The next step is to work in lectio divina. After the six daily prayers become so natural that you miss them if you happen to skip one, add in a special time for opening your heart to God’s word. Lectio Divina is meditative, prayerful reading of Scripture, part of religious life for more than a thousand years. Once per day, pray a Psalm or read a passage from the Gospel prayerfully. You can also use the day’s Mass readings. Prepare yourself. Ask God to speak to you, “Your servant is listening.” Then read out loud or in a slow whisper, breathing each word or phrase. Free the mind to dwell on a word or image or passage. Let the inspired text speak to your soul. Mediate on the text, contemplate the scene. Be there with Christ.

Also, when you are ready, the final prayer of the day can develop into an examination of conscience. Place yourself in God’s presence and survey the day, its virtues and sins. Discern where you did what God expects of us and where you did not. Based on those observations, make a plan for tomorrow, to stay closer to God than you were today.

The regimen above does not specify times for wishes and requests to God, which Jesus encouraged us to make in a spirit of loving, filial trust. Prayers of petition can be made at any time – the Our Father includes seven – but they can be dangerous. We should not ask things of God in order to test and see if he hears and answers them to our satisfaction.  On the contrary, instead of waiting impatiently for results, we ought to consider first and foremost whether any of our prayers are pleasing and acceptable to God! He is Father and Savior, not a means for personal satisfaction.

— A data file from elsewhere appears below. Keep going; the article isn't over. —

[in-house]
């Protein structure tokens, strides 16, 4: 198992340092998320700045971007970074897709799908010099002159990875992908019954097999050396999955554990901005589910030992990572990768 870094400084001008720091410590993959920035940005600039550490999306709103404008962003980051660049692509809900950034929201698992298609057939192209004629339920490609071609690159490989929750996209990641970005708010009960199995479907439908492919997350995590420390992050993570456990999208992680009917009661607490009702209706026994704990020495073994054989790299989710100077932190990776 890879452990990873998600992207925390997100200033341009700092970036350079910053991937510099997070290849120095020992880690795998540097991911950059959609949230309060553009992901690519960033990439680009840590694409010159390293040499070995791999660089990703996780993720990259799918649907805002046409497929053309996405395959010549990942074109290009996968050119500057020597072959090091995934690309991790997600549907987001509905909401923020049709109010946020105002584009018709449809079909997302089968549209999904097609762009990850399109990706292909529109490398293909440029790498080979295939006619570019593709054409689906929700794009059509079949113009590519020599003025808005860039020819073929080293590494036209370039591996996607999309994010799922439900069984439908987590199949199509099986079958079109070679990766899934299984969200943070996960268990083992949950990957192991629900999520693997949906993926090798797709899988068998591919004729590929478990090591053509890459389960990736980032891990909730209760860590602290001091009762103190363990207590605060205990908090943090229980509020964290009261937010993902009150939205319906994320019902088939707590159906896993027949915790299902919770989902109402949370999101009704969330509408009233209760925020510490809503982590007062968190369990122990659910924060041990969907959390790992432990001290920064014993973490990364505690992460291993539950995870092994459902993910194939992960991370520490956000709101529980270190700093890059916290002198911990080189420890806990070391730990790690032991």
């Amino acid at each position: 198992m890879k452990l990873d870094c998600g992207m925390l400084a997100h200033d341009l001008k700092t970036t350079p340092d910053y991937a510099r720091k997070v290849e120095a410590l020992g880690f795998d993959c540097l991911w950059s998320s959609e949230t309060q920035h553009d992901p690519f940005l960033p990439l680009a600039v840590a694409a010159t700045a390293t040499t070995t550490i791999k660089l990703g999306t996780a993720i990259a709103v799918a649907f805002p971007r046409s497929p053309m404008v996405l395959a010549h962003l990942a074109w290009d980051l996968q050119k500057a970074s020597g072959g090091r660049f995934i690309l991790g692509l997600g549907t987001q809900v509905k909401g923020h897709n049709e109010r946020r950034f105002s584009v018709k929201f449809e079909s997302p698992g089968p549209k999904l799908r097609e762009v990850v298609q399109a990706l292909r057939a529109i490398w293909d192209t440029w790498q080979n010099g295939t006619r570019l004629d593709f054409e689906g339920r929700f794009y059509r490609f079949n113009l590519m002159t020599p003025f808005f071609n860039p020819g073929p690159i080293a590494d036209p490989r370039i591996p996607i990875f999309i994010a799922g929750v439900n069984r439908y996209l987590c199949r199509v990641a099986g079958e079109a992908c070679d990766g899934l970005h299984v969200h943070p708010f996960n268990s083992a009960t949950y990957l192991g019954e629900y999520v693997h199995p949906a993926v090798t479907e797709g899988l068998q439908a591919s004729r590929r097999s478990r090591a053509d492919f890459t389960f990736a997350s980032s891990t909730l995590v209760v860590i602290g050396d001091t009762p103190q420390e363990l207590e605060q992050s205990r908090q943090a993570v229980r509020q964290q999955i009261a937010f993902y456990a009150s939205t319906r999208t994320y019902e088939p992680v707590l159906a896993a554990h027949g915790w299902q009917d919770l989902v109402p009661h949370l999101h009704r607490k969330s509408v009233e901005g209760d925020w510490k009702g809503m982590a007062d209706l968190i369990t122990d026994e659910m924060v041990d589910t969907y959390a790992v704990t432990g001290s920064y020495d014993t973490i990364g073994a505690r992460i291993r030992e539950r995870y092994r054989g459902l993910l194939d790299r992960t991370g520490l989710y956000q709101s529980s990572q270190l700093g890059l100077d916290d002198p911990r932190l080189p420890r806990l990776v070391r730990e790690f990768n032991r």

I don’t pretend for a moment to be a spiritual authority, but I can simply say that a regimen of daily prayer has brought wondrous graces into my life, family, and work. There is no other more compelling, rational explanation. Those who readily dismiss the efficacy of prayer really ought to try it themselves, in faith, humility, and charity. They might be pleasantly, positively surprised.


  • Brennan Pursell

    Dr. Brennan Pursell is Professor of History at DeSales University and the author of The Spanish Match (Sophia Institute Press, 2011), History in His Hands: A Christian Narrative of Western Civilization (Crossroad Publishing, 2011), Benedict of Bavaria: An Intimate Portrait of the Pope and His Homeland (Circle Press, 2008), and The Winter King (Ashgate, 2003).